Toronto Star

Facebook stokes hatred to make money

- Heather Mallick Twitter: @HeatherMal­lick

“Great God! this is an awful place,” wrote Robert Falcon Scott when he reached the South Pole on Jan. 17, 1912. He wrote it in his diary. It’s not a bad descriptio­n of Facebook. Imagine if he’d posted it there.

Facebook is an awful place for humans, but 3.5 billion humans don’t see it that way. Facebook foments hatred and lies, its technology collapses without warning, it has vapourized privacy and destroyed self-esteem while becoming a prime vehicle for global misogyny, it sends out lies about politics and vaccinatio­n and destabiliz­es nations, it has nearly destroyed journalism, and it hauls in massive profits massively undertaxed.

Everything about Facebook, including its more specialist miseries, Instagram, WhatsApp and Messenger, is malign. It makes you into the kind of person you never dreamed you’d be.

Most Canadians believe Facebook harms their mental health, a recent survey revealed. They’re right.

It turns them into simple people who see things in black or white. You’re with me or against me. If the latter, I hate you.

If Scott had actually posted the “awful” remark on Facebook, immediate offence would have been taken by Mark Zuckerberg, increasing­ly remote as his tight reddish curls move ever backward on his Easter Island statue head with Roman emperor hair that makes him appear ever more deranged.

How would Zuckerberg’s customers wriggling on the Facebook fish hook have reacted?

They’d have seized on Scott’s “God” reference as an offence to Gaia or Islam and deplored Scott’s ineffable upper-classness. If the explorers had been anything other than white, some dreary Facebooker would have posted, no one would have cared about their lonely deaths. Alarums would ensue. Result: hate.

The animal rights people would have posted about the ponies and dogs that died on the trek. Were their lives worth less? No, everyone died, animals and men alike. Does that plate you? Result: hate.

Marxist Facebooker­s would have said Scott’s men were alienated from the product of their labour — the Pole — and didn’t own the means of production, the quest.

But people on Facebook do own the means of production and that’s the problem. Before it arrived, people couldn’t publish minor disputes bred of an airy word. Now they won’t stop. Result: hate.

People once seemed complicate­d and your reactions were mixed. But Facebook goads people and cleaves them.

A perfect example: in 2015 a Facebook quarrel erupted in a small Boston amateur writers’ group. One writer, Dawn Dorland, already a fragile person, donated her kidney to a stranger and took offence when her Facebook “friends” didn’t praise her sufficient­ly. One of them, Sonya Larson, in fact wrote a short story mocking her.

Writers’ workshops are generally pointless, bald-menfightin­g-over-a-comb sessions. But the upshot was self-harm, threats, lawsuits, and sadistic Facebook comments revealed in court.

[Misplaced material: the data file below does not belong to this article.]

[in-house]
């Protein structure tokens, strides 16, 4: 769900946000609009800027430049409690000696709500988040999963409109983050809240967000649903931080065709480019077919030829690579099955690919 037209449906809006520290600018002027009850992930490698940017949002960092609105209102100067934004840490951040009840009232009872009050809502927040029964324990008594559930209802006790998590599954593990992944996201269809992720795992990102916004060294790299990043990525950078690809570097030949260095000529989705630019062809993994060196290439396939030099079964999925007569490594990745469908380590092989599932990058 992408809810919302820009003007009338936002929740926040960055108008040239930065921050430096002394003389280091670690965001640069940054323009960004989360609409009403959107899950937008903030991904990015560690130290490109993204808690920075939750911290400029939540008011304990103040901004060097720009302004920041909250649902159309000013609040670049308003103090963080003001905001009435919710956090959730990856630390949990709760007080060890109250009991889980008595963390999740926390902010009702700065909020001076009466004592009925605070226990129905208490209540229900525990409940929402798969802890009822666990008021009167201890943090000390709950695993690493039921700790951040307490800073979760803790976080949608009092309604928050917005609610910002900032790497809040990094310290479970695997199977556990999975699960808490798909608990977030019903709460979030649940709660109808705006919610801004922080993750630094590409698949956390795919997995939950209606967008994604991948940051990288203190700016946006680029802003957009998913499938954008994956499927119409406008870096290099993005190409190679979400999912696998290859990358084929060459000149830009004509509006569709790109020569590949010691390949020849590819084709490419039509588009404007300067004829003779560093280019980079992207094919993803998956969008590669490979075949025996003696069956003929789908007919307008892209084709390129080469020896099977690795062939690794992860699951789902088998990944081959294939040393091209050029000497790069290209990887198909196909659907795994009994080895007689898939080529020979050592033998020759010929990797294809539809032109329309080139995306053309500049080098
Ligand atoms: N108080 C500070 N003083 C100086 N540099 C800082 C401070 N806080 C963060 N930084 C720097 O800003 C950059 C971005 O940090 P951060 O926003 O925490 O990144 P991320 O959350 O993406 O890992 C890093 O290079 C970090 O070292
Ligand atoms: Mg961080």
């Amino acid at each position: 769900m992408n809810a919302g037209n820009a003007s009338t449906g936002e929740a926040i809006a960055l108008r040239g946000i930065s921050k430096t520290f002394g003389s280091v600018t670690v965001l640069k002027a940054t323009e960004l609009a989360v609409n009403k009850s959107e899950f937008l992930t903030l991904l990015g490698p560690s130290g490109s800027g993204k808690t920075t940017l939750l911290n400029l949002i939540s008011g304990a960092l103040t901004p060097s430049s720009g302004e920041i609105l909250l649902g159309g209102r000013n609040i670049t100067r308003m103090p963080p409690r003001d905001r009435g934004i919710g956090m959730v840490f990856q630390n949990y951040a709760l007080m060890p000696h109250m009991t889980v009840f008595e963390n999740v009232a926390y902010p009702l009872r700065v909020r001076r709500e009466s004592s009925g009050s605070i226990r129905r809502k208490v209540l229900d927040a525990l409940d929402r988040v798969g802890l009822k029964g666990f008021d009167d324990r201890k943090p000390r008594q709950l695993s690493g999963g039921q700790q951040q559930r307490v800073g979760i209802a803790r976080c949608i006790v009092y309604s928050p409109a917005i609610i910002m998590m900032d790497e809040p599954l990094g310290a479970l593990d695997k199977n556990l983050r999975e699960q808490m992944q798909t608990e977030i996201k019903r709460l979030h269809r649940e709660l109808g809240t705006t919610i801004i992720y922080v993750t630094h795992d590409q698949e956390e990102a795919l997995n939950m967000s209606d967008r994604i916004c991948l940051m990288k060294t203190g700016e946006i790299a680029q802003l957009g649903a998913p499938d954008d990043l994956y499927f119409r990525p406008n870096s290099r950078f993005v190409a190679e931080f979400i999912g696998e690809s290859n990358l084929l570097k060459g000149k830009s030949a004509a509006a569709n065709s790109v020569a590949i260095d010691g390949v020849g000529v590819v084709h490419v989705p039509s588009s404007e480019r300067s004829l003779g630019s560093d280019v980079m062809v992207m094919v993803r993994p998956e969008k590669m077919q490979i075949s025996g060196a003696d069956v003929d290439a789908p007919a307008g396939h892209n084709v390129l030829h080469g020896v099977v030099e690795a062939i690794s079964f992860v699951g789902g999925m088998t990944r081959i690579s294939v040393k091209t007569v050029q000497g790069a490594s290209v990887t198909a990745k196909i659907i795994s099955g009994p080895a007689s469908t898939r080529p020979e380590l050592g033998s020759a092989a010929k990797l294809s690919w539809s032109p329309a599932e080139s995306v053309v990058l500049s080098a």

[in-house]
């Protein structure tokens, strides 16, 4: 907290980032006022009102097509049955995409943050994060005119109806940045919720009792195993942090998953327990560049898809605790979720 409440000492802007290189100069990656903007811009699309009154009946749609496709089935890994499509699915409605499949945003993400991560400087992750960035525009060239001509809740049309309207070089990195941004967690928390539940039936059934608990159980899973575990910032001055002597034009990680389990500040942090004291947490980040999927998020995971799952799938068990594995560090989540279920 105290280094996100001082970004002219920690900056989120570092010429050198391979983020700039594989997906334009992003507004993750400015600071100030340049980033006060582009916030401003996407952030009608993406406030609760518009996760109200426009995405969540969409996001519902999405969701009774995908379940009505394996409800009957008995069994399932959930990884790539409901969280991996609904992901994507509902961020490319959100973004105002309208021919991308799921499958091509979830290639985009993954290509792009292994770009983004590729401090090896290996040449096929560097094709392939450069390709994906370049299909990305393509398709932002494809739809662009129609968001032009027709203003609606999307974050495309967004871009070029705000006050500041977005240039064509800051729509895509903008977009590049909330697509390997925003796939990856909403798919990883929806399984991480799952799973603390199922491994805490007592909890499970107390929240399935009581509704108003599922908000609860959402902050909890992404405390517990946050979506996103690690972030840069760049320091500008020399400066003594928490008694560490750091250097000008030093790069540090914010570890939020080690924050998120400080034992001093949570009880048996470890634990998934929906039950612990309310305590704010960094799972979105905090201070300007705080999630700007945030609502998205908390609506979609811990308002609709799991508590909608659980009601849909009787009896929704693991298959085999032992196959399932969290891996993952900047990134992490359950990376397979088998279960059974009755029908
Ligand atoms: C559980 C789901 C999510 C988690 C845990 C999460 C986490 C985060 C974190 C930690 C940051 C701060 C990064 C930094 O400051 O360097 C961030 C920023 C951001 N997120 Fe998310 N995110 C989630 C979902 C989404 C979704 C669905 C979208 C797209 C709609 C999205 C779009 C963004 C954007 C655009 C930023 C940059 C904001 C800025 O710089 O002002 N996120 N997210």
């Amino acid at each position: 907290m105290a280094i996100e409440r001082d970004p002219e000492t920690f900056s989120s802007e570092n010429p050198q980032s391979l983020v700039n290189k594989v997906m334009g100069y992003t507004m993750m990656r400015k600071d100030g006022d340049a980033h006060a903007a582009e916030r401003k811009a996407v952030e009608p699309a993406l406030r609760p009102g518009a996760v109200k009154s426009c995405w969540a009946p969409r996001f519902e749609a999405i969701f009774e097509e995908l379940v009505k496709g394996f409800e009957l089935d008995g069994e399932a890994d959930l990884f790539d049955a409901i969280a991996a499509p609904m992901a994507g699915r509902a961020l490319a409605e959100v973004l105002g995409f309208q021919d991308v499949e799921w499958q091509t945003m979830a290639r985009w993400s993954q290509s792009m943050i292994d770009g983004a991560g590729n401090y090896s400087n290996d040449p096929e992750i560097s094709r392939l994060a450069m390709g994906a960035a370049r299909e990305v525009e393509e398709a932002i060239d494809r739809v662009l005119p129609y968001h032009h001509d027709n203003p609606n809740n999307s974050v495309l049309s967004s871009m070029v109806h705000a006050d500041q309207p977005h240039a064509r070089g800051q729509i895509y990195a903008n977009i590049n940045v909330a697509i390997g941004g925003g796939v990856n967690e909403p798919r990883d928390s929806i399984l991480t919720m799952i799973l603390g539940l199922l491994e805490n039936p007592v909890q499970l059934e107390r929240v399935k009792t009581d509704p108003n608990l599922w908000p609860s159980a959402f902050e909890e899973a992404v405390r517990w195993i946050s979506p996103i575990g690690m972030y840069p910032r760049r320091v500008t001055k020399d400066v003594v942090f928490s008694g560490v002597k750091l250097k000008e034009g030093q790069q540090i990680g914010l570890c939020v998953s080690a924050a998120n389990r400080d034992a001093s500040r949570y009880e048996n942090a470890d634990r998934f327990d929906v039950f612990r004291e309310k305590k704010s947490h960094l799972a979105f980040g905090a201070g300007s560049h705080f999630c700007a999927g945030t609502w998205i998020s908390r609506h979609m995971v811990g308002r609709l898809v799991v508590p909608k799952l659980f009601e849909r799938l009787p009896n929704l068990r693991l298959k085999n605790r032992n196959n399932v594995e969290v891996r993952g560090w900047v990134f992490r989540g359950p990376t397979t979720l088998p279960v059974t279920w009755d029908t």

The plodding New York Times hired a good journalist, Robert Kolker, to write a long, delicate story about this. It was followed by a vicious whore/ madonna social media storm over which of the two women was the worse.

This missed the point. The story was about group psychosis, of fiction-writing as a doomed side-gig in the era of precarity, of status anxiety and cruelty.

It was not about who was right or wrong, as Facebook lures you into deciding. It was complex. As Atlantic columnist Helen Lewis wrote, the story was a Rorschach test in which everyone saw something different. There was no one answer.

Facebook’s special recipe says otherwise. It was the enabler, its subgroups encouragin­g the planting of a poison tree that the “writers” kept feeding.

Facebook life has grown so advanced in its acidity that it can now fairly be said that the enabler actively causes human misery.

Take “The Closer,” the latest Netflix standup show by the immensely popular American comic Dave Chapelle. As promised, Chapelle offers jokes to offend everyone. British comic Ricky Gervais does this, too, but gets away with it by being foreign. Americans aren’t used to this.

Chapelle is Black. When people complain that he’s “punching down” with jokes about LGBTQ people, Chapelle responds that he’s shocked to see a Black man accused of something that requires a social power that Black people can’t muster.

Netflix is standing by him. I watched the show, which is so offensive — including to female feminist “bitches” like me — that it takes viewers into another realm of understand­ing. While being extremely funny.

Lewis says Chapelle’s comic genius is blurring the line between victim and bully. “Is the story here ‘rich comedian attacks marginaliz­ed community’ or ‘Black comedian attacks elite consensus?’ ” It depends.

It seems we have moved far from discussing Facebook, but we haven’t. Facebook, which turns its customers into warring armies, makes money out of hate.

The agonizing problem is that its customers can no longer see that there’s a humane alternativ­e.

 ?? MANDEL NGAN AFP VIA GETTY IMAGES FILE PHOTO ?? Mark Zuckerberg at the U.S. House Financial Services Committee in 2019. Everything about Facebook makes you into the kind of person you never dreamed you’d be, Heather Mallick writes.
MANDEL NGAN AFP VIA GETTY IMAGES FILE PHOTO Mark Zuckerberg at the U.S. House Financial Services Committee in 2019. Everything about Facebook makes you into the kind of person you never dreamed you’d be, Heather Mallick writes.
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